“It wasn’t really something I expected her to say. I’ve been her patient for years now… It came out of left field, to say the least,” Justin recalled. (Personal interview, July 1, 2008)
Justin walked out of the doctor’s office with a prescription, but it was in stark contrast to all the prescriptions he’d received over the years. Rather than the local pharmacy, this one directed him to a medicinal marijuana store. Justin told me he was not sure what to expect. Using marijuana to combat anxiety and insomnia was not something he’d initially considered.
I asked Justin about his experiences in obtaining medicinal marijuana for the first time. He said he wasn’t sure what to expect.
“The store had no windows, and the sign was [barely] large enough to recognize. To be honest, I wanted to turn around, but the experience was much different than I had envisioned. The man I spoke to asked me about my symptoms in detail. He explained which strains would help me sleep and which would help my anxiety level.”
Justin left the store with a small amount of medicinal marijuana and a card explaining that he was legally able to have it on his person. He received an official card in the mail a few weeks later that would keep him from being arrested for possession.
Why did Justin and his doctor consider medicinal marijuana to treat his symptoms?
“She gave me other options,” he said. “I could have moved up my antidepressant, but I always suffered with side effects that made it hard to function, or I could take drugs for anxiety like Ativan, but drugs in that class have a huge potential for addiction and tolerance…I started to think of medicinal marijuana as I think of my antidepressant: a drug that helps me function on a basic and important level. I was able to sleep, and unlike waking up with a ‘drug hangover,’ as I have experienced when using prescribed sleeping pills, I woke up ready for the day. My anxiety also diminished.”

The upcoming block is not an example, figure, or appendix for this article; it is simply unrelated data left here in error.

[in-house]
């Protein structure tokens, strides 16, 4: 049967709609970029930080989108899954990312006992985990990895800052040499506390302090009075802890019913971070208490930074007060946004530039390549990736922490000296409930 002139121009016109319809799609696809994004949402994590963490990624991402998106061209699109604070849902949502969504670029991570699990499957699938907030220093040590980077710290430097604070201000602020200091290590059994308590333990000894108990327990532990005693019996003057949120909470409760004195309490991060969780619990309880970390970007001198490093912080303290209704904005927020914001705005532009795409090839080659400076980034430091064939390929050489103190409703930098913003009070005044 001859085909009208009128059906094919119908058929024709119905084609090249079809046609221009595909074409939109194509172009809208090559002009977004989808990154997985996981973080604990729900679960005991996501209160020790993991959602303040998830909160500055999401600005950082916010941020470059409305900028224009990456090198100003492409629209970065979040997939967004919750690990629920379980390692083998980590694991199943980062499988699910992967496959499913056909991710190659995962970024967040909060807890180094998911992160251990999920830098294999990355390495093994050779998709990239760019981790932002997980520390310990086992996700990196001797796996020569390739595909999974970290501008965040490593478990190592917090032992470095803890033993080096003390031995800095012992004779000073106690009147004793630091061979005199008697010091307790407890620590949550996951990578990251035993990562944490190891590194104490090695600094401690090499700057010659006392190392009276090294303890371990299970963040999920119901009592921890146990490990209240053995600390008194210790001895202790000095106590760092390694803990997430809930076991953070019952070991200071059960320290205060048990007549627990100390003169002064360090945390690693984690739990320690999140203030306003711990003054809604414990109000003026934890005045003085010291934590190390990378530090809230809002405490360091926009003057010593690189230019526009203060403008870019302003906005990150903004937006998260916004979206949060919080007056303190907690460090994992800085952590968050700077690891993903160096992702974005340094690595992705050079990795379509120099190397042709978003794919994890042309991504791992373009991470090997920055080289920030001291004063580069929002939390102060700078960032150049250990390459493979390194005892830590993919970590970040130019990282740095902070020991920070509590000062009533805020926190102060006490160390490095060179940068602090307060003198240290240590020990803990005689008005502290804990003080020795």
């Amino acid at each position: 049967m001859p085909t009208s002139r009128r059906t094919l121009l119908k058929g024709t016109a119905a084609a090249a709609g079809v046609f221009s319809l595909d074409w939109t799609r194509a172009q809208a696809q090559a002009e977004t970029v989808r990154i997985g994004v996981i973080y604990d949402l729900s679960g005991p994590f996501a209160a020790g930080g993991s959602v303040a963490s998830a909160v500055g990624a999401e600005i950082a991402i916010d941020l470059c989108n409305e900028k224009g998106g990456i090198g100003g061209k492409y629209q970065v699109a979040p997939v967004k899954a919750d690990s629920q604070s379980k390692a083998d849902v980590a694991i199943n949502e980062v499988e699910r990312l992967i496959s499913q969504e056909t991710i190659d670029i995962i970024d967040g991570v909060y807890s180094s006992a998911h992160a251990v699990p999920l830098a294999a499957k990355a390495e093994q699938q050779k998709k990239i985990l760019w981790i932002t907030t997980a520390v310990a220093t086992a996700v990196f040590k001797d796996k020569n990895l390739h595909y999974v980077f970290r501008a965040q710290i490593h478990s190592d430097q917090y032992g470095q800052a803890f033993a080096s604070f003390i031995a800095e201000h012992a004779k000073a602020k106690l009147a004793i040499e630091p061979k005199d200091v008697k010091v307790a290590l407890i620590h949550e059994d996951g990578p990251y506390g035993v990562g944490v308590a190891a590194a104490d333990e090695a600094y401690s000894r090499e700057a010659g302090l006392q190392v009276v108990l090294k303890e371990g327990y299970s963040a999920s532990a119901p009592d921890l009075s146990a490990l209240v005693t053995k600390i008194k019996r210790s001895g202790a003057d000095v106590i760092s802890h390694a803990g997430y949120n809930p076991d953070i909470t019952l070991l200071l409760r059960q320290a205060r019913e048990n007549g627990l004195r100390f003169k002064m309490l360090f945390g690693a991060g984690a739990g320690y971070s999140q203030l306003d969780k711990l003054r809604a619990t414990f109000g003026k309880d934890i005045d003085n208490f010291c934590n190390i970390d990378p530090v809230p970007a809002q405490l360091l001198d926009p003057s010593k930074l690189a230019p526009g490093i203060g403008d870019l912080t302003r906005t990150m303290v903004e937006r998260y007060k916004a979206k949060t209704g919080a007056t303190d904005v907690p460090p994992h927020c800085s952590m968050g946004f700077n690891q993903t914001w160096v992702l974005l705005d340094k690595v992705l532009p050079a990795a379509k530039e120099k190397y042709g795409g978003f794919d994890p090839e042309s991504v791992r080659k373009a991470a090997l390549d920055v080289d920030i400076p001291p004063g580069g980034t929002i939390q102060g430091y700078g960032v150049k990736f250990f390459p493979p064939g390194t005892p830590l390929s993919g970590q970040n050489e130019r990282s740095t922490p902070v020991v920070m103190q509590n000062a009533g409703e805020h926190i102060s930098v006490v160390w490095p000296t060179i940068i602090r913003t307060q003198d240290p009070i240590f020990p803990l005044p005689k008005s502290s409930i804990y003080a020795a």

Medicinal marijuana is not the same as “street marijuana.” It is free of dangerous additives and often is grown indoors. Not all patients who are prescribed medicinal marijuana report a positive experience, though that is often the case. Justin found its use positively affected his quality of life.
“People need to view medicinal marijuana as a tool that is often safer than prescribed medications,” he said. “I understand the controversy. Society needs controversy in order to come to a conclusion. I believe it’s only a matter of time. We need to look at the bigger picture: People can purchase cigarettes and liquor, but we cannot, without prescription, utilize medicinal marijuana.”
Both sides of the debate offer valid points on the effectiveness of medicinal marijuana in the area of psychiatry. Research is important, and much can be gleaned from it, but just as important, perhaps, is the valuable feedback from those who use and rely on medicinal marijuana for the alleviation of psychiatric and physical ailments.
Lucido, F. (2005). Implementation of the compassionate use act in a family medical practice: Seven years clinical experience. MedBoardWatch.com. Retrieved from http://drfranklucido.com/
ProCon.org. (2008, May 30). Is medical marijuana an effective treatment for depression, bipolar disorders, anxiety, and similar mood disorders? MedicalMarijuana.ProCon.org. Retrieved from http://medicalmarijuana.procon.org/view.answers.php?questionID=000226